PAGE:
Safety & Efficacy Study of TPI 287 + Avastin in Adults With Glioblastoma That Progressed Following Prior Avastin Therapy
The purpose of this study is to evaluate the safety, maximum tolerated dose (MTD), and efficacy of TPI 287 in combination with Avastin (bevacizumab) in subjects who have glioblastoma multiforme (GBM) that has progressed following prior radiation and temozolomide (TMZ) therapy and that has progressed following prior bevacizumab therapy.
|Study Design:||Endpoint Classification: Safety/Efficacy Study
Intervention Model: Single Group Assignment
Masking: Open Label
Primary Purpose: Treatment
|Official Title:||Phase 2 Dose-Escalation Study of TPI 287 in Combination With Bevacizumab in Adults With Recurrent or Progressive Glioblastoma Following a Bevacizumab-Containing Regimen|
- Safety of TPI 287 + bevacizumab in adults with GBM that progressed following radiation & TMZ & prior bevacizumab as measured by AEs, physical/neurologic exam, KPS, weight, vital signs, hematology, serum chemistry, & urinalysis [ Time Frame: Continuously over study treatment through 4 weeks after last dose of study drug ] [ Designated as safety issue: Yes ]
- MTD of TPI 287 + bevacizumab in adults with GBM that progressed following radiation & TMZ & prior bevacizumab [ Time Frame: Within 42 days of receiving the first dose of study drug ] [ Designated as safety issue: Yes ]The MTD will be defined as the highest dose level achieved at which no more than 1 out of 6 subjects experienced a DLT that initiated within 42 days of receiving the first dose of study drug.
- Efficacy of TPI 287 + bevacizumab in adults with GBM that progressed following radiation & TMZ & prior bevacizumab as measured by median progression free survival (PFS), overall response rate, & PFS rate at 4 & 6 months (PFS4 & PFS6) [ Time Frame: Baseline & on Day 1 of each 42-day treatment cycle starting with Cycle 2, and/or as clinically indicated ] [ Designated as safety issue: No ]The Response Assessment in Neuro-Oncology (RANO) working group recommendations for updated response criteria for high-grade gliomas (Wen et al. 2010) will be used to determine response for this trial.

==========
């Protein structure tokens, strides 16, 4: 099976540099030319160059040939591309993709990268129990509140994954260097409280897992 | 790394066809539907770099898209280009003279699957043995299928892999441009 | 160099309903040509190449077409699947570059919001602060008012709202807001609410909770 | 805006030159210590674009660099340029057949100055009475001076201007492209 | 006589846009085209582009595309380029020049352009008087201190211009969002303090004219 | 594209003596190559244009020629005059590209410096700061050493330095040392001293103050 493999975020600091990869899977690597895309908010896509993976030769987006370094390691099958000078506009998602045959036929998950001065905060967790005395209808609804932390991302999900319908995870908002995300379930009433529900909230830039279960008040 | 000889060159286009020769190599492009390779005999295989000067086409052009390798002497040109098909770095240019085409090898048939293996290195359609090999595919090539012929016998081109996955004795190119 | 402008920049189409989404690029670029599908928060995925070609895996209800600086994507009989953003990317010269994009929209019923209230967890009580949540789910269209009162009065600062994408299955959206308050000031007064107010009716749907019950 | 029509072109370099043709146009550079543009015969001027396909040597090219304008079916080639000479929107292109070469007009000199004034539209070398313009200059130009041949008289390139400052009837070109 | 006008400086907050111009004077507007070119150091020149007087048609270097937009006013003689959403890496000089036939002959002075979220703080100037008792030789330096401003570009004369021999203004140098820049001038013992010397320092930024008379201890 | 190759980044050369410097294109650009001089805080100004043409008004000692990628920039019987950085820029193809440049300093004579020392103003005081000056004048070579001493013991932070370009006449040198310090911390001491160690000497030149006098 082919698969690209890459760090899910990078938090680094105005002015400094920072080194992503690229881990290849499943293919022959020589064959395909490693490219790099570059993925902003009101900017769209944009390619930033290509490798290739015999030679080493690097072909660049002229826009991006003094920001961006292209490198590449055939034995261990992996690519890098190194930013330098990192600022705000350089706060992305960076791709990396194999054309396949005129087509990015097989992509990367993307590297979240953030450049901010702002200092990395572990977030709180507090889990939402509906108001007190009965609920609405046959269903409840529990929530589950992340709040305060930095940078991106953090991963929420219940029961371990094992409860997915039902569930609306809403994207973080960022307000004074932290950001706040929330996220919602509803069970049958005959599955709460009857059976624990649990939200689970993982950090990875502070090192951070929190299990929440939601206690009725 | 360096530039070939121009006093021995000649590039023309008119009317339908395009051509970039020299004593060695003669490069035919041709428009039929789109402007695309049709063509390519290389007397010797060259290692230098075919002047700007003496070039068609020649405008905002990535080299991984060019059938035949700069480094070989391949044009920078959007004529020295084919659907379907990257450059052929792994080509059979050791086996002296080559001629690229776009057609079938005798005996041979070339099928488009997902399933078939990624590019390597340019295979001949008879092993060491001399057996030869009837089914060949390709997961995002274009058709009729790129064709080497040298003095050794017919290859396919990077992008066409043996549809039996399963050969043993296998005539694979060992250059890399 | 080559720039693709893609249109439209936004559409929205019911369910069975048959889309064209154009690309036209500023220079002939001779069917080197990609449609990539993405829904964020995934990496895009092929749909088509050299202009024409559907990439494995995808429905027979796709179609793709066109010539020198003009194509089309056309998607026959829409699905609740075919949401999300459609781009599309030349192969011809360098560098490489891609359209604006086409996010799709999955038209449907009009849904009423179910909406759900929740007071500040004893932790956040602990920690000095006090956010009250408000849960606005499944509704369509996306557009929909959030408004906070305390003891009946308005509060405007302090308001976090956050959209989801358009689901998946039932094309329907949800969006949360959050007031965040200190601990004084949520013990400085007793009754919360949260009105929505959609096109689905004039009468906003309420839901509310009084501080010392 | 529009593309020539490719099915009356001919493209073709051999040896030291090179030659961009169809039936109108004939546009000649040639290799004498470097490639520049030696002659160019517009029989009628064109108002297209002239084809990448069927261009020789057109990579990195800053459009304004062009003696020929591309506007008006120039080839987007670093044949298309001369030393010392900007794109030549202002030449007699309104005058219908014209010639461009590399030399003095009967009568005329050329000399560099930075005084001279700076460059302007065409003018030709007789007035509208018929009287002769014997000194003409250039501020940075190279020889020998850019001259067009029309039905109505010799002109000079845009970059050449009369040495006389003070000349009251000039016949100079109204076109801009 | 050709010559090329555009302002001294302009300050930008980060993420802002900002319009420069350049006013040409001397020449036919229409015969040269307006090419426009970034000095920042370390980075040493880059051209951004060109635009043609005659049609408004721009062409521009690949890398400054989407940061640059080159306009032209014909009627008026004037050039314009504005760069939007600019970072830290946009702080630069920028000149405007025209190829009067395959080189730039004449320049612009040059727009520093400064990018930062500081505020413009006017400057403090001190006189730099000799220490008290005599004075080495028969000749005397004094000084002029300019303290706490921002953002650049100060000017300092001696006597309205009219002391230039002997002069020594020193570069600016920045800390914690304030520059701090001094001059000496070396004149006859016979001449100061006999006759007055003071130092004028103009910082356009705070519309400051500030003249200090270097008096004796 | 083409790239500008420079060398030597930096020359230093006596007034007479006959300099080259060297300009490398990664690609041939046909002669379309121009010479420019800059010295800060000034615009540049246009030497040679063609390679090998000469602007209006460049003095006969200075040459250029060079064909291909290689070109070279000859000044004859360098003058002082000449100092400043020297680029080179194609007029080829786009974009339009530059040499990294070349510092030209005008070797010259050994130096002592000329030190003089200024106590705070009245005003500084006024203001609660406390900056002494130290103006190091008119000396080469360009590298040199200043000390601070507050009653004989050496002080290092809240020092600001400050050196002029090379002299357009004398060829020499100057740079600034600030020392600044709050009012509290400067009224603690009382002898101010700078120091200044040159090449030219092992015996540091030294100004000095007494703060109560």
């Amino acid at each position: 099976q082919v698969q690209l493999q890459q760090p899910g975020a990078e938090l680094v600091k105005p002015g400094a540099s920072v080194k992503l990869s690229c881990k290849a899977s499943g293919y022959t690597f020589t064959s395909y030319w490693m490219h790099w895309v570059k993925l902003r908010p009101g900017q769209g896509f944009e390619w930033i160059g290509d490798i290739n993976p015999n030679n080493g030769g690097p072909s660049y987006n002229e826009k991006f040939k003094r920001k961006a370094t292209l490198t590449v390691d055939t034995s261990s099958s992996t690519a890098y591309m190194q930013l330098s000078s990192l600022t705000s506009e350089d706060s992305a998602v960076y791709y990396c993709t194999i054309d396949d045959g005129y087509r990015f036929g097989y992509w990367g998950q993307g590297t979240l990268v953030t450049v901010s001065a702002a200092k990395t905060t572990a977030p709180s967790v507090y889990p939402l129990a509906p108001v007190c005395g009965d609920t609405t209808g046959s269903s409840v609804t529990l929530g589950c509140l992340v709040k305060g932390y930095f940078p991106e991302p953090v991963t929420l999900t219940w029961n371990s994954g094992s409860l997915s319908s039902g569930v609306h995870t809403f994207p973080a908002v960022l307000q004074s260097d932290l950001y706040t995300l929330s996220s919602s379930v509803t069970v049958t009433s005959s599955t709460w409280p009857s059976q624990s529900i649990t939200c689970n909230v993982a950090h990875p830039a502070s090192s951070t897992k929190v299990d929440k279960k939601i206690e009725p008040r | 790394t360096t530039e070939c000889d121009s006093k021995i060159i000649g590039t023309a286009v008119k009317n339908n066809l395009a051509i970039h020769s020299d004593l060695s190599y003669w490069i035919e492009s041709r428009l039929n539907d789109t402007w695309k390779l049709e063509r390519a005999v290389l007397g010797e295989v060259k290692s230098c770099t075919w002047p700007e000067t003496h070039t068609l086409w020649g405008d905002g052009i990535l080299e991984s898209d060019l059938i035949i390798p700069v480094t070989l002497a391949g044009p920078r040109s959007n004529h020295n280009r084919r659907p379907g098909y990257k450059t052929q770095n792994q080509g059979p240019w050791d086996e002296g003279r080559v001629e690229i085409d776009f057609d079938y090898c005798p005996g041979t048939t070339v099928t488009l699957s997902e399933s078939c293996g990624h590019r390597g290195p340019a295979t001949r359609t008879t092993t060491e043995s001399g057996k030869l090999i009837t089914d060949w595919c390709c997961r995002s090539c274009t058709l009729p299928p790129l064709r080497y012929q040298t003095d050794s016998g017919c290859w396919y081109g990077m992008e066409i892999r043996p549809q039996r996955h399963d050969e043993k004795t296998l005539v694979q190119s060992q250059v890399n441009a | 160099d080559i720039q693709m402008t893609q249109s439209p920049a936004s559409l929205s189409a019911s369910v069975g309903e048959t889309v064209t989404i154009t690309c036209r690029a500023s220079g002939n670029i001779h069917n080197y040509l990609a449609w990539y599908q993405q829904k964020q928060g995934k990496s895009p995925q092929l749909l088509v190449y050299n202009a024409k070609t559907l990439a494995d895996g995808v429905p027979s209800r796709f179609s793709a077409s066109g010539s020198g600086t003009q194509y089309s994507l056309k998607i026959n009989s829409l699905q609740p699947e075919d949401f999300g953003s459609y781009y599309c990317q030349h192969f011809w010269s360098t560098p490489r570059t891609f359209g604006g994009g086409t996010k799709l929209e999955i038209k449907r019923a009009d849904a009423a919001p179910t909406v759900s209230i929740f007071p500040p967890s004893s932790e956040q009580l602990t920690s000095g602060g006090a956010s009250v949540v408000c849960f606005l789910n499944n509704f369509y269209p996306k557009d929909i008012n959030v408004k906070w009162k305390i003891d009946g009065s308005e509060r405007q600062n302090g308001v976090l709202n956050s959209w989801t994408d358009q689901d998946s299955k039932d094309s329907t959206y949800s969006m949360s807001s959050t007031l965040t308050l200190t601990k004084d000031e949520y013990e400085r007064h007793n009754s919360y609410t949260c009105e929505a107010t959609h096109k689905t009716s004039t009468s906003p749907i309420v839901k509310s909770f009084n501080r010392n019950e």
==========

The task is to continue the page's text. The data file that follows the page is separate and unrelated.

|Study Start Date:||January 2014|
|Estimated Study Completion Date:||April 2015|
|Estimated Primary Completion Date:||April 2015 (Final data collection date for primary outcome measure)|
Experimental: TPI 287 + bevacizumab
All subjects will be administered TPI 287 as an IV infusion (1-hour target duration) once every 3 weeks (Days 1 and 22) and bevacizumab as a 30 to 90 minute IV infusion once every 2 weeks (Days 1, 15, and 29) of a 42-day cycle. The dose of TPI 287 will be escalated in sequential dose cohorts of 3 to 6 subjects, while the dose of bevacizumab remains constant (10 mg/kg). The planned dose escalation levels are 140, 160, 170, and 180 mg/m2; subsequent dose levels will be increased in increments of 10 mg/m2. If dose de-escalation below the starting dose level of 140 mg/m2 is required, dose levels of 130 and 120 mg/m2 will be used. Once the MTD is identified, 6 additional subjects will be enrolled at the MTD to better characterize the toxicity profile at this level. Subjects may continue on treatment unless they meet one or more of the discontinuation criteria outlined in the protocol.